Fig 1: Relevant findings of Insighteon War-Game on Future Dynamics Influencing Submarine Acquisition by India.

Decision making, especially in government agencies at times suffers from a unique “optimism bias”. Acquisition timelines and costs are quite often stated with an over-confidence, which may not be intentional, but possibly is a result of ‘institutional blind spots’

Decision making, especially in government agencies at times suffers from a unique “optimism bias”. Acquisition timelines and costs are quite often stated with an over-confidence, which may not be intentional, but possibly is a result of ‘institutional blind spots’. These are then reconfirmed by industry forums or in panel discussions and webinars, which are actually cherry-picking the results and finding reasons to be thankful for the stated policies or programs. Receiving only positive feedback can result in placing the decision makers in an alternate reality. Thus if a war-game is testing an acquisition policy decision, it is essential  that it concentrates on detailed time and space calculations, ensuring that the findings are close to reality rather than a product of ‘collusive optimism.’  A well conducted policy war-game can serve as a critical channel for feedback for the government machinery so that it can make mid track changes as may be required.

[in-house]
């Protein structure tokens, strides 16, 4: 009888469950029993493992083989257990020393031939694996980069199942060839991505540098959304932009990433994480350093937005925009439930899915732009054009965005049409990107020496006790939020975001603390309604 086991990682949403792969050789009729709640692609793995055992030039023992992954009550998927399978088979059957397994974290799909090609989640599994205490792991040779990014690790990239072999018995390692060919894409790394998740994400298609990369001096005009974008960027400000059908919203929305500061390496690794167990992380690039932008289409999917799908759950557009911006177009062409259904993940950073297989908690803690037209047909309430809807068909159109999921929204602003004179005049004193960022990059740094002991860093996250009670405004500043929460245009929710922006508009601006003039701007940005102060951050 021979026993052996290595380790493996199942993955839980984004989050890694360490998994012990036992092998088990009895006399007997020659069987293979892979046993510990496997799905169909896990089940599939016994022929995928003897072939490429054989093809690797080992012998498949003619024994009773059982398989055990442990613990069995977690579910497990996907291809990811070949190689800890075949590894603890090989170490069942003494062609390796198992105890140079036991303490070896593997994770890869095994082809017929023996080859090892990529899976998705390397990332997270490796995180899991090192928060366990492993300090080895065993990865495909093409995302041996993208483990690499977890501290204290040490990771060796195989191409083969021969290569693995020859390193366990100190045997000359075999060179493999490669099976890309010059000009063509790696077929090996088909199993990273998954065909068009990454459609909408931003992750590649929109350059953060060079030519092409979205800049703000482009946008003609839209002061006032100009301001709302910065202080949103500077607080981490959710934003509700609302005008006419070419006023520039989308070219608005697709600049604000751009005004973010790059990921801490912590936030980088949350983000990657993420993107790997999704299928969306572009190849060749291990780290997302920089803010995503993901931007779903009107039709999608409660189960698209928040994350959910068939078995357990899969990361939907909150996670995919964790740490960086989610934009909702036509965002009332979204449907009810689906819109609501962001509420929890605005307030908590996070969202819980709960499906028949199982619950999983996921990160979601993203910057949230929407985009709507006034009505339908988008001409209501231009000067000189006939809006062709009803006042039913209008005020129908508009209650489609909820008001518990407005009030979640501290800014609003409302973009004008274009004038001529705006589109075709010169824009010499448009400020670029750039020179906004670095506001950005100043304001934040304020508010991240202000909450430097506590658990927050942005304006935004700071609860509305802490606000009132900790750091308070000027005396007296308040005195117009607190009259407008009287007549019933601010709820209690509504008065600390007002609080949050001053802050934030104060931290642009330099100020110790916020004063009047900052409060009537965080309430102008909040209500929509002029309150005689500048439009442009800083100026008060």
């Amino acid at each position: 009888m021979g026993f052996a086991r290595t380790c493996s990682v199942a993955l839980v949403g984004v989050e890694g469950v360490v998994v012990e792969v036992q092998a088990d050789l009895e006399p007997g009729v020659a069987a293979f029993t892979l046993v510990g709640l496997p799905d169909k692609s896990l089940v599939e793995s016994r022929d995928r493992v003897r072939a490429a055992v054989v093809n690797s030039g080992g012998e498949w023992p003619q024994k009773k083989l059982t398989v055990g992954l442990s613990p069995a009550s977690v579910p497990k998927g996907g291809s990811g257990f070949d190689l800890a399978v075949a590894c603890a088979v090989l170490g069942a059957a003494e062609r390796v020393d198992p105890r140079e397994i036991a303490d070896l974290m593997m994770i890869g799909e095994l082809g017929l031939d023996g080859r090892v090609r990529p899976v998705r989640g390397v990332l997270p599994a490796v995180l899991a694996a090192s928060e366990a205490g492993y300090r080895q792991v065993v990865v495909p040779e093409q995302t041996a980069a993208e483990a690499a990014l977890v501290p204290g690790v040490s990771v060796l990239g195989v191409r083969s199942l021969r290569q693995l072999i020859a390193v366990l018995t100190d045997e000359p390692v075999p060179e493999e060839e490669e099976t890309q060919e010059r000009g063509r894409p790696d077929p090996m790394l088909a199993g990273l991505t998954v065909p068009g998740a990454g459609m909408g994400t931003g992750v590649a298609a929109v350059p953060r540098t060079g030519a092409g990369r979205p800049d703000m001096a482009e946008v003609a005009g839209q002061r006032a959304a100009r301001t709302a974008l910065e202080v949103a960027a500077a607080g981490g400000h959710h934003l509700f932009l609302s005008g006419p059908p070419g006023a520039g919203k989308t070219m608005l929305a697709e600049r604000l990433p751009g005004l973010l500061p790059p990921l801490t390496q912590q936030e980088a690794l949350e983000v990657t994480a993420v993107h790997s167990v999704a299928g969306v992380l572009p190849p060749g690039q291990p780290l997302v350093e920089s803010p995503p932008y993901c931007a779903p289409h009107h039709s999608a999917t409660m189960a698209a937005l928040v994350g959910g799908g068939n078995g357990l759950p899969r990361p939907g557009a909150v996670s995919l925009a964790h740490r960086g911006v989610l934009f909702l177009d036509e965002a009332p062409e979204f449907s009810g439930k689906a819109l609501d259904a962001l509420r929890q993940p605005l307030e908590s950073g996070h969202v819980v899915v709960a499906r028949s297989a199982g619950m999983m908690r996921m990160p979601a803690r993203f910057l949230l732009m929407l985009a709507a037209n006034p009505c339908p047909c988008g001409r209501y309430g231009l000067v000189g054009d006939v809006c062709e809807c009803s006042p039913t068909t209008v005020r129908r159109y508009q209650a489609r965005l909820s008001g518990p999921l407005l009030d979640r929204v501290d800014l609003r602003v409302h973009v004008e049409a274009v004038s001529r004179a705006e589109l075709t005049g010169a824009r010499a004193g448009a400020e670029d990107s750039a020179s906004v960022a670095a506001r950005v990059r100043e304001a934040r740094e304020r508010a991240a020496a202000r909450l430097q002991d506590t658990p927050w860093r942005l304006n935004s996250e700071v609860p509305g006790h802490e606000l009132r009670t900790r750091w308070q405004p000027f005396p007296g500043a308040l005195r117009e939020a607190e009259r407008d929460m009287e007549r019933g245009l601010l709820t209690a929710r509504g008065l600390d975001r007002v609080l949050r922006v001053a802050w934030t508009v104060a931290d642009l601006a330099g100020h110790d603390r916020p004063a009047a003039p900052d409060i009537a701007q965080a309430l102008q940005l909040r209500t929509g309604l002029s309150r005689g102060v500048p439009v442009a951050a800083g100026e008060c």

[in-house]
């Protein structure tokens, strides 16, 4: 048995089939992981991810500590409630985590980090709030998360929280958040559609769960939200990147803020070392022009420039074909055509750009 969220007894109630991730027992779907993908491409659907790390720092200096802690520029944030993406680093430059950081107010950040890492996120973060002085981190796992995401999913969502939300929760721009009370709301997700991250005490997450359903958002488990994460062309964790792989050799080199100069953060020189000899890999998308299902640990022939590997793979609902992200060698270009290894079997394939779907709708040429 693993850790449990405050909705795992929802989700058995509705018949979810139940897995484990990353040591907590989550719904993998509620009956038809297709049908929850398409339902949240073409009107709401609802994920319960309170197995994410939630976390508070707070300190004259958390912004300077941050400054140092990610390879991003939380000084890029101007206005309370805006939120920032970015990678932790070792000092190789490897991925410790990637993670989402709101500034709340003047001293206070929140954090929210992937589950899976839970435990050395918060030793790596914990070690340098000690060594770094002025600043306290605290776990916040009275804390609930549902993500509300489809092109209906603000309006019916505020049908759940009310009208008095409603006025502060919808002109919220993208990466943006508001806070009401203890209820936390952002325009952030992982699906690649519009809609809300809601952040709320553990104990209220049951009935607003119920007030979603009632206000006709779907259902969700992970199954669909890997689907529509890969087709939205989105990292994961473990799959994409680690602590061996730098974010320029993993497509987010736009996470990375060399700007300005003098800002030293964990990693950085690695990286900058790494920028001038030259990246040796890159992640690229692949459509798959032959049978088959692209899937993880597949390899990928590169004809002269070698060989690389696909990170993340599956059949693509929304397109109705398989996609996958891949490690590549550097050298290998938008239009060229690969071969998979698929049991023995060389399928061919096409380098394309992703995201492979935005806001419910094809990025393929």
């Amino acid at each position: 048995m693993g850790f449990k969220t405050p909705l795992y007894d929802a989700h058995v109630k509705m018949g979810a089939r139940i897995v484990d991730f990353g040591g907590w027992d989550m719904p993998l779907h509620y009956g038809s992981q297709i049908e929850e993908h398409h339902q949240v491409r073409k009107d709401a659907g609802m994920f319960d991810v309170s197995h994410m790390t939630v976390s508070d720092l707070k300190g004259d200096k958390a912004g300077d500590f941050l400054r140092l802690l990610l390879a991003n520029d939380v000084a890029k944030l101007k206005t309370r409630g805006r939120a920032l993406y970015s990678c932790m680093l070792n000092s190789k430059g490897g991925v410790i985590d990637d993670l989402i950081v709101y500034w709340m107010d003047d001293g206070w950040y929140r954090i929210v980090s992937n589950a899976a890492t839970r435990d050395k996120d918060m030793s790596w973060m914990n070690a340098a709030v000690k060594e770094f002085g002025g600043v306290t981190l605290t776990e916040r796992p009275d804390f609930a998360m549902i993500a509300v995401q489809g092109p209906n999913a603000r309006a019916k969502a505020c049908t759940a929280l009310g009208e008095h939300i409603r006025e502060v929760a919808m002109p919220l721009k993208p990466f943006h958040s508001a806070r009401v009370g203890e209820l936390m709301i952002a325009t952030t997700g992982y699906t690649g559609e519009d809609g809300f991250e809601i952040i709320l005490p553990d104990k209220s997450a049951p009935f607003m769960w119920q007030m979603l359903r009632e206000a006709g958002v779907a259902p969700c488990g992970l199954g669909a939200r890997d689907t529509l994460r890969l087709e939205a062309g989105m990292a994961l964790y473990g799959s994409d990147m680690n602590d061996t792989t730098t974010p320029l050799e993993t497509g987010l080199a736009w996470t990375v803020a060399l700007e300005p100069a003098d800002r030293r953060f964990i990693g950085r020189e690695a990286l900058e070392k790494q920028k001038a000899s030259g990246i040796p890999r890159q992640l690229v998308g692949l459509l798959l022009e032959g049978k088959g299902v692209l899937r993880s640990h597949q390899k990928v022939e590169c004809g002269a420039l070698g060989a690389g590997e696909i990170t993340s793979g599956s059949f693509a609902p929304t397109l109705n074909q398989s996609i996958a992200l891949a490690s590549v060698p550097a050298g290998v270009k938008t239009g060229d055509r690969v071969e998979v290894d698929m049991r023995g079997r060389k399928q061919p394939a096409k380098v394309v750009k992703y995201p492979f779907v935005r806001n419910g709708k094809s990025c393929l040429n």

Fig 2: Relevant findings of Insighteon War-Game on Future Dynamics Influencing Submarine Acquisition by India

Diversity amongst participants is another must in a war-game, which itself can take care of a range of cognitive biases. Varied perspectives can transcend institutional barriers, share knowledge across domains, and grapple collectively with possibilities, risks, and other uncertainties about the future. A mix of defence personnel, bureaucrats, diplomats, industry leaders, labour unions, international think tanks etc. are therefore essential to bring in new perspectives if the game is being played at a national level.

Fig 3: Relevant findings of Insighteon War-Game on Future Dynamics Influencing Submarine Acquisition by India

War-games can be a powerful business tool—but only if you get the scenarios right. Use of realistic data and accurate models are important factors so that the skills developed in the simulation can be transferred for use in the real world

On a final note, war-games can be a powerful business tool—but only if you get the scenarios right. Use of realistic data and accurate models are important factors so that the skills developed in the simulation can be transferred for use in the real world.  This leads us to conclude that war-games can also be used for up skilling or re skilling of the corporate workforce, where collaboration, communication, decision making, handling ambiguity and problem-solving capability have gained as much importance today, as aspects of digital learning. Thus war-games with the inherent ability to provide online education and training are an important subset in the ongoing re skilling revolution. However, it may be noted, that while war-game results communicate major analytical findings, they cannot replicate the immersive experience of participating in a war-game. The process of assuming a role (particularly one other than your current position) can teach players an immeasurable amount not only about the particular scenario being war gamed, but also about the interests, capabilities, and problems of other stakeholders.

The author is a Co-founder of Insighteon Consulting and has conducted a number of national level war-games